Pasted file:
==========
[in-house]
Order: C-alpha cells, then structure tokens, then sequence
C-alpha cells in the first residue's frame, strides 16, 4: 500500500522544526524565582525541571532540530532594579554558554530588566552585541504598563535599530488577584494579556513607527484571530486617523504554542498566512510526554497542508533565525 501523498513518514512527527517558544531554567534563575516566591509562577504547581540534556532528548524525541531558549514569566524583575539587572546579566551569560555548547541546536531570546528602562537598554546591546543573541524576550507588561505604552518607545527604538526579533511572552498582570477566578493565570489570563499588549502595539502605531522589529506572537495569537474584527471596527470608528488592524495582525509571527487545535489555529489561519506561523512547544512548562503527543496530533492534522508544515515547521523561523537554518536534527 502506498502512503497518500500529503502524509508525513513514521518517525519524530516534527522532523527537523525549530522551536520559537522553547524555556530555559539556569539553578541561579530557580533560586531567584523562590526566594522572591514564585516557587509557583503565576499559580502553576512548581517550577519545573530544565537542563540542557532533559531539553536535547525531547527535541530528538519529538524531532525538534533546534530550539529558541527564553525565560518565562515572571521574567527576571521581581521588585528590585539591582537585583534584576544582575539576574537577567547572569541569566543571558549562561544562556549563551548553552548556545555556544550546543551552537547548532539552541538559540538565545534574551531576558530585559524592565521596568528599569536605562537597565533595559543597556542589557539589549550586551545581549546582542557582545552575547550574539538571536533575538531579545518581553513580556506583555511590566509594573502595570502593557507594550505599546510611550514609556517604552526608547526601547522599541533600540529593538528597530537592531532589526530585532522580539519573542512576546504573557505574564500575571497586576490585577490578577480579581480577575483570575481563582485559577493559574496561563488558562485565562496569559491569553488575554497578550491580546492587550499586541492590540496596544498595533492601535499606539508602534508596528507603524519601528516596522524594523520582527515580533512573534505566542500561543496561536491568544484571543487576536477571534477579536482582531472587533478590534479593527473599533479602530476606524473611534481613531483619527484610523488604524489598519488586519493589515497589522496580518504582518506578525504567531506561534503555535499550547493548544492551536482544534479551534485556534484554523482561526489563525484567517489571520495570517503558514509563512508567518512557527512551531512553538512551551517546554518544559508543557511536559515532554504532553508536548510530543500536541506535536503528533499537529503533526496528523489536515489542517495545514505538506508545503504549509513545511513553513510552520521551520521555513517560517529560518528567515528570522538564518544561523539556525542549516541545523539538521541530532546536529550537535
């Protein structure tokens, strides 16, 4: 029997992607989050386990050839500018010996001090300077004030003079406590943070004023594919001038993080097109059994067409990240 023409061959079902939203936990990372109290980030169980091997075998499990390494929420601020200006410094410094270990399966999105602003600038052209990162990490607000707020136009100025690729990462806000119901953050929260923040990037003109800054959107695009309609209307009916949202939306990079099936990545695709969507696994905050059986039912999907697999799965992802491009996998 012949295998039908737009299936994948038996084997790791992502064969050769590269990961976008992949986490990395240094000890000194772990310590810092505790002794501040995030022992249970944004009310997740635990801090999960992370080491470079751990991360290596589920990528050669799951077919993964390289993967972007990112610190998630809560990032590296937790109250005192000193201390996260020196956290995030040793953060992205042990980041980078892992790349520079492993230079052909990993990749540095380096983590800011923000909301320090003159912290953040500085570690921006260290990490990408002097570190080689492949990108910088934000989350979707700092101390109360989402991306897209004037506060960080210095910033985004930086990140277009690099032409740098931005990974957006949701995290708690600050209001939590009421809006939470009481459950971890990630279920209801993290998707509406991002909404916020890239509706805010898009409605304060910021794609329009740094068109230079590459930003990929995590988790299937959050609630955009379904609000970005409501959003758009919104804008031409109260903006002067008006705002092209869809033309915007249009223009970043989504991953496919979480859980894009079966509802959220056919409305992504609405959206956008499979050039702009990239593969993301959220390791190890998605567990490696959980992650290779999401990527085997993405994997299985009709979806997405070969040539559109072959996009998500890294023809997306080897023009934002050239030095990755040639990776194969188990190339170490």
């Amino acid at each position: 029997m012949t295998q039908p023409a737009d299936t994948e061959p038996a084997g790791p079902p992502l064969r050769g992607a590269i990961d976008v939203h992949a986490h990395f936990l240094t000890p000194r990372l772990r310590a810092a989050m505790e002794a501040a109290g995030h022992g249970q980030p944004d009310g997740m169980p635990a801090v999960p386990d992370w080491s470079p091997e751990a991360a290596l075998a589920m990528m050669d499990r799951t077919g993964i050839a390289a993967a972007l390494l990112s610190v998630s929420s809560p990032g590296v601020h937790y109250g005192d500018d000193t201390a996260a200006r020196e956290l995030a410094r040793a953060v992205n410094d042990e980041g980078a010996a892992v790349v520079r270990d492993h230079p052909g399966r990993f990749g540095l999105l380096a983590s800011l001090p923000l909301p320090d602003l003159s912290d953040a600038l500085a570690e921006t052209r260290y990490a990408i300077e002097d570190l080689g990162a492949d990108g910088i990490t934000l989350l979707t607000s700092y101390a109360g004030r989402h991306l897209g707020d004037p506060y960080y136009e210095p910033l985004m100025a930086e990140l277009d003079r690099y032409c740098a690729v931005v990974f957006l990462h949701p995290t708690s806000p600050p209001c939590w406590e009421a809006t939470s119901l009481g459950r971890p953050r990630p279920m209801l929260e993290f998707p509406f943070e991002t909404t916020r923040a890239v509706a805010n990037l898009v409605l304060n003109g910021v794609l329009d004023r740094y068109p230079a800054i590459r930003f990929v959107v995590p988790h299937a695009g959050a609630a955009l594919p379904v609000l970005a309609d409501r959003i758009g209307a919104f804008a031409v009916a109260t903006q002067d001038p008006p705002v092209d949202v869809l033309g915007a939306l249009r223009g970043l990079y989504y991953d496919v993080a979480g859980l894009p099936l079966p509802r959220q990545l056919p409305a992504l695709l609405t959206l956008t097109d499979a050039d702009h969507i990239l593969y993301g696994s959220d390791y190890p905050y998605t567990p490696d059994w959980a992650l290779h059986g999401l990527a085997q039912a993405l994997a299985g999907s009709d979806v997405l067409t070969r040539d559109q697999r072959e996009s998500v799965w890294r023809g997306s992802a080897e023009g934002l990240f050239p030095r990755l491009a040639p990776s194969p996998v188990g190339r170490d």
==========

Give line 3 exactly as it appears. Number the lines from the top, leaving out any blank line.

C-alpha cells in the first residue's frame, strides 16, 4: 500500500522544526524565582525541571532540530532594579554558554530588566552585541504598563535599530488577584494579556513607527484571530486617523504554542498566512510526554497542508533565525 501523498513518514512527527517558544531554567534563575516566591509562577504547581540534556532528548524525541531558549514569566524583575539587572546579566551569560555548547541546536531570546528602562537598554546591546543573541524576550507588561505604552518607545527604538526579533511572552498582570477566578493565570489570563499588549502595539502605531522589529506572537495569537474584527471596527470608528488592524495582525509571527487545535489555529489561519506561523512547544512548562503527543496530533492534522508544515515547521523561523537554518536534527 502506498502512503497518500500529503502524509508525513513514521518517525519524530516534527522532523527537523525549530522551536520559537522553547524555556530555559539556569539553578541561579530557580533560586531567584523562590526566594522572591514564585516557587509557583503565576499559580502553576512548581517550577519545573530544565537542563540542557532533559531539553536535547525531547527535541530528538519529538524531532525538534533546534530550539529558541527564553525565560518565562515572571521574567527576571521581581521588585528590585539591582537585583534584576544582575539576574537577567547572569541569566543571558549562561544562556549563551548553552548556545555556544550546543551552537547548532539552541538559540538565545534574551531576558530585559524592565521596568528599569536605562537597565533595559543597556542589557539589549550586551545581549546582542557582545552575547550574539538571536533575538531579545518581553513580556506583555511590566509594573502595570502593557507594550505599546510611550514609556517604552526608547526601547522599541533600540529593538528597530537592531532589526530585532522580539519573542512576546504573557505574564500575571497586576490585577490578577480579581480577575483570575481563582485559577493559574496561563488558562485565562496569559491569553488575554497578550491580546492587550499586541492590540496596544498595533492601535499606539508602534508596528507603524519601528516596522524594523520582527515580533512573534505566542500561543496561536491568544484571543487576536477571534477579536482582531472587533478590534479593527473599533479602530476606524473611534481613531483619527484610523488604524489598519488586519493589515497589522496580518504582518506578525504567531506561534503555535499550547493548544492551536482544534479551534485556534484554523482561526489563525484567517489571520495570517503558514509563512508567518512557527512551531512553538512551551517546554518544559508543557511536559515532554504532553508536548510530543500536541506535536503528533499537529503533526496528523489536515489542517495545514505538506508545503504549509513545511513553513510552520521551520521555513517560517529560518528567515528570522538564518544561523539556525542549516541545523539538521541530532546536529550537535